• Interesting article although comments concerning Windows are often unnecessarily negative and preoccupied with knocking Windows 10. I want to convey that I am quite happy with Windows 10 at this time and have watched it going through growing pains and quite successfully. My perceptions, interests and motivations are different and lead me to different conclusions than I observe here. I read up on the difficulty a programmer designer is faced with in scaling screen, text, feature sizes between vastly different platforms from very large desktop screens down to small phone screens and in between. It is enormously challenging in working out the correct workable scaling factors to successfully implement a universal, platform independent, windows presentation (I read the technical papers) and that is where MS development spent and still spends a lot of time slowing down Windows 10 introduction. I decided to be patient and I began to see how thoroughly MS implemented their strategy with slight improvements arriving with every automatic update. Thus, initially, I could no longer do my banking on my phone anymore because my bank's web site had difficulty scaling and the text and graphics were totally out of joint. I complained to MS and over time a completely new revamped text and graphics scaling system, controlled by the user, was introduced on windows phone permitting separate sufficient scaling of text and graphics for ANY of the Windows phone or device screens. I can now accommodate and customize any native Windows 10 phone and tablet screen or web page screens. This solved the problem and the user is now fully in control of how he/she wants to, or needs to, scale their material for readability and/or aesthetics as well as color schemes, tile icon transparency, and live tiles. This is only one example of what I consider to be a highly professional and pleasing implementation of an OS. The same is true for everything else. E.g., I had lots of problems with Outlook mail updating and working correctly (POP email always worked so that I ran both types in parallel). MS had problems on their server backend updating mail in a timely fashion. At this point I find it is basically working now and has caught up in update speed and I will soon entirely switch to Outlook. Basically, because of my interest in tech, I love the much greater depth, complexity, looks and customization possibilities that Windows 10 offers me but for which you must show an interest or it is wasted on you. My wife was a diehard Apple phone user but dropped her phone in the pool while swimming. I gave her my Nokia Icon and it took a long time for her to get over the Apple bigotry but now she is starting to appreciate the Windows phone features and quality and loves to customize the Start screen with transparent tiles, live tiles over photo or color scheme with container icons holding her category icons like Entertainment, News, Health, Literature, etc.. She is beginning to appreciates alphabetic app arrangement, text and graphics size adjustment for all screens, easy icon placement and sizing and the thorough available customization of phone, messaging, calendar, Outlook mail, etc.. Basically she is beginning to see that you need really only very few apps because of the already built-in and sufficient features of Windows 10. All the griping I read about concerning Windows 10 is usually the result of people showing no interest in the capabilities of Windows 10 and becoming familiar with the various available options and features. I am familiar with IOS on the Apple phone and IPad and it is simplistic by comparison and to me not logically laid out or convenient and lacks depth and is not able to hold my interest. Further, my demands for operating my devices are simply different, I make much greater use of the built-in features of Windows 10 so that few apps are really needed. I find the clamor, the app war, amusing since it is born out of ignorance of what a Windows phone can really do for you with regard to both usage and form factor. Not only that, my Lumina 735 cost me $135 new at Verizon here in the US while Apple phones with fewer capabilities would have cost me $400 to $800.- at that time. I have a 64 GB SD card in my phone and have set it to automatically install my apps, documents and music to the card, which I can remove if I want to back it up on my PC. I have to laugh when I consider the absolute genius of Apple in convincing entire nations that it is desirable to spend a fortune on a much less capable device. But, if you must, suit yourself. Since MS is pursuing the ambitious UWP scheme I do not begrudge them taking the time to want to do it in a manner that will be most useful to their primary business customer base. By extension it is inevitable that that will eventually also translate to the Windows phone platform in a high quality, feature rich, and, to me anyway, more interesting, beautiful and flexible manner as well.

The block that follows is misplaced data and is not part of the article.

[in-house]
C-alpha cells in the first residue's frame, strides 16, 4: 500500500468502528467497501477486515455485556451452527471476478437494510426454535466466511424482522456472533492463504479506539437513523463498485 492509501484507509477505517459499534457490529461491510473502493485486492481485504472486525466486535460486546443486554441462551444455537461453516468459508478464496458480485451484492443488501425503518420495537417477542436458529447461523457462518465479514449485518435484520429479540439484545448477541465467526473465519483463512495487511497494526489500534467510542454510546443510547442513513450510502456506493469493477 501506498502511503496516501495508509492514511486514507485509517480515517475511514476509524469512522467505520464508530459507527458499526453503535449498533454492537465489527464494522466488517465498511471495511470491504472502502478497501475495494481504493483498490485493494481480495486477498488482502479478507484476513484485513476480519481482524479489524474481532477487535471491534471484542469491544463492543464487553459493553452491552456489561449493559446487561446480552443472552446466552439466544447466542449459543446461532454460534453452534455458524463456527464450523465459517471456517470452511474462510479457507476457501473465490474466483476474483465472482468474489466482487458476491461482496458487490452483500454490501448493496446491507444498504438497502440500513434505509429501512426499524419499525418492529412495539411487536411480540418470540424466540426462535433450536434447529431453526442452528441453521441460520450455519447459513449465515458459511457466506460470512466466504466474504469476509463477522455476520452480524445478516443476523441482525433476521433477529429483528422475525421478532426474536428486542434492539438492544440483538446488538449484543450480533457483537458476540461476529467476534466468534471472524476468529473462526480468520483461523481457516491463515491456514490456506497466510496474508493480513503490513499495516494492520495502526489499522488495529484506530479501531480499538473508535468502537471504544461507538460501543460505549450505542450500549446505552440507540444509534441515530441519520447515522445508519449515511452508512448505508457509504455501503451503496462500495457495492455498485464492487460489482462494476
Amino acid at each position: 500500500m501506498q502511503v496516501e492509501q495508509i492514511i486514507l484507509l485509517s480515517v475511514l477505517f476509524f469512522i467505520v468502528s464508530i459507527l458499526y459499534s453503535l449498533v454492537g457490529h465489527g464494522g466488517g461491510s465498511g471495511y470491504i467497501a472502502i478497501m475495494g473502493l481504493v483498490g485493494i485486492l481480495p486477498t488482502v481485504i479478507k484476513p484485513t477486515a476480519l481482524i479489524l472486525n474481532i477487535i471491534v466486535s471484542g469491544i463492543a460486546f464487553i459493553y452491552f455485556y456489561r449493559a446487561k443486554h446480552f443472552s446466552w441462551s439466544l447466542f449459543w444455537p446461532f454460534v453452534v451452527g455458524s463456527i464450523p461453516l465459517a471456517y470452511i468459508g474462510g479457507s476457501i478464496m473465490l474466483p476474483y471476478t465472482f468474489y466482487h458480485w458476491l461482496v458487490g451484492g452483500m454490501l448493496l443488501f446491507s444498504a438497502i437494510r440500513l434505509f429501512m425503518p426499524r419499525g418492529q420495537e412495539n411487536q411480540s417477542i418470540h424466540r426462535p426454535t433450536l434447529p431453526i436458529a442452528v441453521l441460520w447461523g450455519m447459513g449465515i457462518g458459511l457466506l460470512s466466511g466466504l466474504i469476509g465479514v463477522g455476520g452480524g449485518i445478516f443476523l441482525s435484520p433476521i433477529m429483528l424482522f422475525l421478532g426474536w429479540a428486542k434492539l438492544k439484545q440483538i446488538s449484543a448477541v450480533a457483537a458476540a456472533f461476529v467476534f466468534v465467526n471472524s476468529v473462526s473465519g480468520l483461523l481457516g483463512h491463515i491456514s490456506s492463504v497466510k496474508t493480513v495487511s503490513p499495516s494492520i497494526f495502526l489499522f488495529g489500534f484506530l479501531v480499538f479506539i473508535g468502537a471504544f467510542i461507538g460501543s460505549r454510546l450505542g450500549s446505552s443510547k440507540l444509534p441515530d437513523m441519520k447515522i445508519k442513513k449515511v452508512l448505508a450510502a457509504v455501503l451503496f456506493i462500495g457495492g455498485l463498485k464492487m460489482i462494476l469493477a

• This article brings soo much memories, miss them days.